The Rich Fool

Scriptures: Ecclesiastes 5:1-20; Colossians 3:1-11; Luke 12:13-21

John D. Rockefeller lived from 1839 to 1937. In 1916 he became the first person in the world to reach a nominal personal fortune of one billion dollars. He was the founder, chairman and major shareholder of Standard Oil Company. By the time of his death, it is estimated that his net worth was $392 billion dollars. If you adjust for inflation, he is often regarded as the richest person in history.

As a youth, though, Rockefeller reportedly said that his two great ambitions were to make $100,000 and to live to be 100 years old. He believed that “God gave me money,” and followed John Wesley’s dictum: “gain all you can, save all you can, and give all you can.” Rockefeller was a religious man and always gave a tithe to the church, and also support efforts in education and medicine.

But even with all that giving, it is reported that at one time Rockefeller was asked about wealth, “How much money is enough?” His reply was, “More than I have.” “More than I have,” with all of that money. I think this attitude shows that, in some way, there was still an element of greed in his heart.

I mention this because of the parable today. This dramatic little story, from the gospel as recorded by Luke, comes right after Jesus chastises an impatient young man for being covetous, or greedy. The young man came and asked Jesus basically to be a judge and tell his (presumably) older brother to split the inheritance and give him his portion. (Kind of like the prodigal son, only the prodigal son went to the father instead of to the older son.) And Jesus told him to beware covetousness. He didn’t want the inheritance for a good reason.

Because of that, most people tie this in with the parable. This point should not be forgotten, and will be touched on later. Still, what caught my attention was something else. This is a story about a man who, by all standards of measurement, would be considered a highly successful person. Yet Jesus called him a fool. Not a crook, not even covetous, not inhospitable, but a fool.

Jesus didn’t call the man a fool because he made his money in a dishonest fashion. There is nothing in the parable to indicate that this man was dishonest and that he made his money through conniving and exploitative methods. In fact, it seems to reveal that he had a modicum of humanity, and that he was a very industrious man. He was a thrifty man, apparently a pretty hard worker. So Jesus didn’t call him a fool because he got his money through dishonest means.

And there is nothing here to indicate that Jesus called this man a fool because he was rich. Jesus never made a universal indictment against all wealth. It’s true that one day a rich young ruler came to him, raising some questions about eternal life and Jesus said to him, “Go sell all that you have, and follow me.” But in that case, Jesus was prescribing individual surgery, if you will, and not setting forth a universal diagnosis. The man’s goods were his Achilles heel.

And yet this, the man in this parable was called a fool. I think that there are three reasons that Jesus (and God in the parable itself) called the man a fool.

Number one, Jesus called this man a fool because he was so self-centered and conceited. If you read that parable in the book of Luke, you will discover that this man utters about sixty words. And do you know, in those sixty words he said “I,” “me,” and “my” more than fifteen times. Almost thirty percent of his speech was about himself. What is the unholy trinity – me, myself, and I?

It was all about him. His barns, his food, his own self-indulgence. It reminds of the passage in James 4:13-16, where he warns about someone self-centered boasting in the future. He warns against somebody saying “I’m going to go to this town on this week, and within a year I’m going to have a successful business.” Such boasting, he says, is rooted in arrogance, and such boasting is there called evil.

This man was as self-centered as they come,m it seems. He said he didn’t know what to do with his goods, he had so much. I could think of a few things! There are a lot of places to go, and there were a lot of things that could be done. There were hungry stomachs that needed to be filled; desperate people who needed help. In Jewish law, there was an obligation to help those who were poor and desperate. It was part of the law.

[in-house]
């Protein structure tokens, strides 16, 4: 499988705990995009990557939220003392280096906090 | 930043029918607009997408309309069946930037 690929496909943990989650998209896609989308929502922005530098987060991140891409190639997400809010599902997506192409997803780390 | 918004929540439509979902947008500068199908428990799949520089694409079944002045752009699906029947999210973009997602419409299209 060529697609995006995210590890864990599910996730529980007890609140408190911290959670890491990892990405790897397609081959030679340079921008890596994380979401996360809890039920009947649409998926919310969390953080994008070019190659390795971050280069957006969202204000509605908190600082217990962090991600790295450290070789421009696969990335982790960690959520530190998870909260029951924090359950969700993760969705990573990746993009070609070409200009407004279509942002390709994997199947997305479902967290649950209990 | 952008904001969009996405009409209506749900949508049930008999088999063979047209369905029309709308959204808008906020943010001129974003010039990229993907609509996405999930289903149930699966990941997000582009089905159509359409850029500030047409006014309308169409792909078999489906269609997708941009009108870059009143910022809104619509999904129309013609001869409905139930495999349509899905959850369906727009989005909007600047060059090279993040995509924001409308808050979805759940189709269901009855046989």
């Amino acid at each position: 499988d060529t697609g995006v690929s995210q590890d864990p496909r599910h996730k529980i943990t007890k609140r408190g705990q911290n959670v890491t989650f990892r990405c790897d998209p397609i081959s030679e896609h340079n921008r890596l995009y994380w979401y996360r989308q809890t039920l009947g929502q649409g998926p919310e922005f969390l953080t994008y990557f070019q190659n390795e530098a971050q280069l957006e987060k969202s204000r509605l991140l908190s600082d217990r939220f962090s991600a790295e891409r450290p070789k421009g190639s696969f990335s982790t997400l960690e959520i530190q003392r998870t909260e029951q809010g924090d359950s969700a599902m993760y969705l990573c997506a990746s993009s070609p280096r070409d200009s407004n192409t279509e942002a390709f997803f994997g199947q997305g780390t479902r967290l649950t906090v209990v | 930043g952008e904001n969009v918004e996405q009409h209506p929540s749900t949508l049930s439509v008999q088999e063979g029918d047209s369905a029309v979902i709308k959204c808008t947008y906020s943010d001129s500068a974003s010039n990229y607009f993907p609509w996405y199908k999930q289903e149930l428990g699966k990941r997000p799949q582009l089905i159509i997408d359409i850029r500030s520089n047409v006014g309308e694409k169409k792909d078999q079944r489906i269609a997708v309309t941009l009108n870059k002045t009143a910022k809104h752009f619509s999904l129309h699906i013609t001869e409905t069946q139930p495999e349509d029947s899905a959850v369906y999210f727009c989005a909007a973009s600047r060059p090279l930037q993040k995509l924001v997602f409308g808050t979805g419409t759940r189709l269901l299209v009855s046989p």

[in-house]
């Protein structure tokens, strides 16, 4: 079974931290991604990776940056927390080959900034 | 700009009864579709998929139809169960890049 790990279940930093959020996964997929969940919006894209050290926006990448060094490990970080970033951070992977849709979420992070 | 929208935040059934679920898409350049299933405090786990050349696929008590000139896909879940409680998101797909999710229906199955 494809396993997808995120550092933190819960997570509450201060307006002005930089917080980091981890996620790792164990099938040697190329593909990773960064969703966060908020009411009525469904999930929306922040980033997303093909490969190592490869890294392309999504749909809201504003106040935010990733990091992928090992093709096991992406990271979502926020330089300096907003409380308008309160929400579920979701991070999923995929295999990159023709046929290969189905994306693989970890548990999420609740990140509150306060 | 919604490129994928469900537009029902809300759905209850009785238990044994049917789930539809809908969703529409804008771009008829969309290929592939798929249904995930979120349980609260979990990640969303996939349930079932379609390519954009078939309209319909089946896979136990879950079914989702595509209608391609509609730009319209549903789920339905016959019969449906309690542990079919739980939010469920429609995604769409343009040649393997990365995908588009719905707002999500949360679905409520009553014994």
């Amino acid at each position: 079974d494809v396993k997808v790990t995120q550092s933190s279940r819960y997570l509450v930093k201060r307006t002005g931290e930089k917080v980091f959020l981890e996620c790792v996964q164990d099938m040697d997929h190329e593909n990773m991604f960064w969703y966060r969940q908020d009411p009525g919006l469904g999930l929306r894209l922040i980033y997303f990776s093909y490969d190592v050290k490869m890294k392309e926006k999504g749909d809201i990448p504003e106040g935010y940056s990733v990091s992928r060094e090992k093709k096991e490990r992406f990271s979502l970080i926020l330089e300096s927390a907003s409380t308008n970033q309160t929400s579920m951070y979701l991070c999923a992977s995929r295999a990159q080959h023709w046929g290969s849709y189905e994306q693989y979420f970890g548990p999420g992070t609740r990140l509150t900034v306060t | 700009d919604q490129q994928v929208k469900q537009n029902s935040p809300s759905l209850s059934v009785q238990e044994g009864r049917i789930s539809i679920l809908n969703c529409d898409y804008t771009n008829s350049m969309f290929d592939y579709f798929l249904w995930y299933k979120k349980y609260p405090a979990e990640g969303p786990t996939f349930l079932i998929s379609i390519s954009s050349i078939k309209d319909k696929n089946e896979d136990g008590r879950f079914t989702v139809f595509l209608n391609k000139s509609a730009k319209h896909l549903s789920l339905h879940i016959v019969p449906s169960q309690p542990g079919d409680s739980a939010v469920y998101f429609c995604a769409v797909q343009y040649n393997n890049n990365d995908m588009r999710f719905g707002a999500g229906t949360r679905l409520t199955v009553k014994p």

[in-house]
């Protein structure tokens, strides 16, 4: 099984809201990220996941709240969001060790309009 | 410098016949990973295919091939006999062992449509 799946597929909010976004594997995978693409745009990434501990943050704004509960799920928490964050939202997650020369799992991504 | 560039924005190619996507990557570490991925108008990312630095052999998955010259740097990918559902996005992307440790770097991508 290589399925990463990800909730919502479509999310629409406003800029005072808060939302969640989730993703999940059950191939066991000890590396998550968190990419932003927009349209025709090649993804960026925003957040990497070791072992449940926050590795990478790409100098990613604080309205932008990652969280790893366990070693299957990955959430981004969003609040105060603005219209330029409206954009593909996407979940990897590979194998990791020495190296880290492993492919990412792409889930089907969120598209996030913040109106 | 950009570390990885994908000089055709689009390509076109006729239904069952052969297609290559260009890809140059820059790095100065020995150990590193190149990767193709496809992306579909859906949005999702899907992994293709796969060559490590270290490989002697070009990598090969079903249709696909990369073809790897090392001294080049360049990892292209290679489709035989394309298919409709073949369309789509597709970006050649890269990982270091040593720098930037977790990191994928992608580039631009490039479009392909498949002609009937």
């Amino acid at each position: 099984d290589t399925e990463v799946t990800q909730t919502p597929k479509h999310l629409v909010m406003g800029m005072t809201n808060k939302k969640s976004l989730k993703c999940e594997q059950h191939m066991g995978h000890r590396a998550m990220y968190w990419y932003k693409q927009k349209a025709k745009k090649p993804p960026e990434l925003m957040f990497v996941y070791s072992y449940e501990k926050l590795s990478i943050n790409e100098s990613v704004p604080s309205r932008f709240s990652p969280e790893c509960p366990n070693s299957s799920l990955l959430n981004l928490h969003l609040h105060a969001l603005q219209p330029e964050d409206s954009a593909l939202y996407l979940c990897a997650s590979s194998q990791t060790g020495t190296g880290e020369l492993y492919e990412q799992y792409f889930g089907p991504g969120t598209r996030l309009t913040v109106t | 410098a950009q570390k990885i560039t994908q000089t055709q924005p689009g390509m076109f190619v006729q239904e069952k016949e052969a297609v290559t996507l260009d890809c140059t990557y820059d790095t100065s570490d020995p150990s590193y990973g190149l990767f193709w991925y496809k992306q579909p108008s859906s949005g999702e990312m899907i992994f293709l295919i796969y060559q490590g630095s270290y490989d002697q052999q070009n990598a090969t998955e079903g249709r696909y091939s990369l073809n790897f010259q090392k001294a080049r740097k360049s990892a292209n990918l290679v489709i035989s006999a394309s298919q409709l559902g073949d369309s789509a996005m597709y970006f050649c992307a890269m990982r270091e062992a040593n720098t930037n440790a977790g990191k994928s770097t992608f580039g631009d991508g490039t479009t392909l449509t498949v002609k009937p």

I would note that America is also rich in goods. We have our barns, and every day our rich nation is building new and larger and greater barns. We spend millions of dollars a day to store surplus food. It’s said that we can feed the world, if we could just get the distribution worked out.

But there are so many needs out there right now. Not just the disasters, from the wildfires and the hurricanes, which we respond to pretty well, and we and want to continue to do – we’ll be hearing about the church hit by Hurricane Harvey once again during the Minute for Mission, and have an opportunity to give.

But I consider the longer term things. “Food insecurity” is common around here, and in many rural areas. The backpack program was designed to give kids a meal over the weekend because many of them don’t eat on the weekend.

Everyone claims, “I to want to help the homeless,” but apparently it is “just not in my back yard!” So often, we in America would rather send money than personally involve ourselves in the rescue and mission.

Number two, this man was a fool because he failed to realize his dependence on others. He doesn’t acknowledge or even seem to realize all the help he must have had to bring in such a large crop. No consideration of bonuses, or even a party for them to celebrate the harvest. There is no way he could do it on his own.

Most of you who are older and have been farmers know what I mean about the need for teamwork and cooperation. Last week, Pauline and I took two days and we went to Kalona, because they were having their Fall Festival and Pauline wanted to go. We went into a couple of museums there (she went into a lot more than I did), and one of the things I saw was the hand grips that you put on, with a blade along the thumb, so that as you were picking corn, you sliced the ear off the stalk.

I remember, as a youth, having husking parties where we would strip corn. Nowadays I realize that you have these combines. I sat in one once in amazement, watching the ears all get sucked in at once, and then kernels went out one side and the cobs went out the back, and it’s all done for you. That’s an amazing thing and that’s great. But teamwork, and an understanding of others’ help, is something that we grew up with.

I don’t subscribe to the modern ideology of “You didn’t build that,” but I think that most small businesses and entrepreneurs are very aware of just how much their success depends on the help and good will of others. They put in their long hours – sixty, seventy, sometimes eighty hours a week – in their small business, and they make sure their employees get paid first. They need to be appreciated for that, and they should take pride in their accomplishments. But they are aware that they can’t do it alone.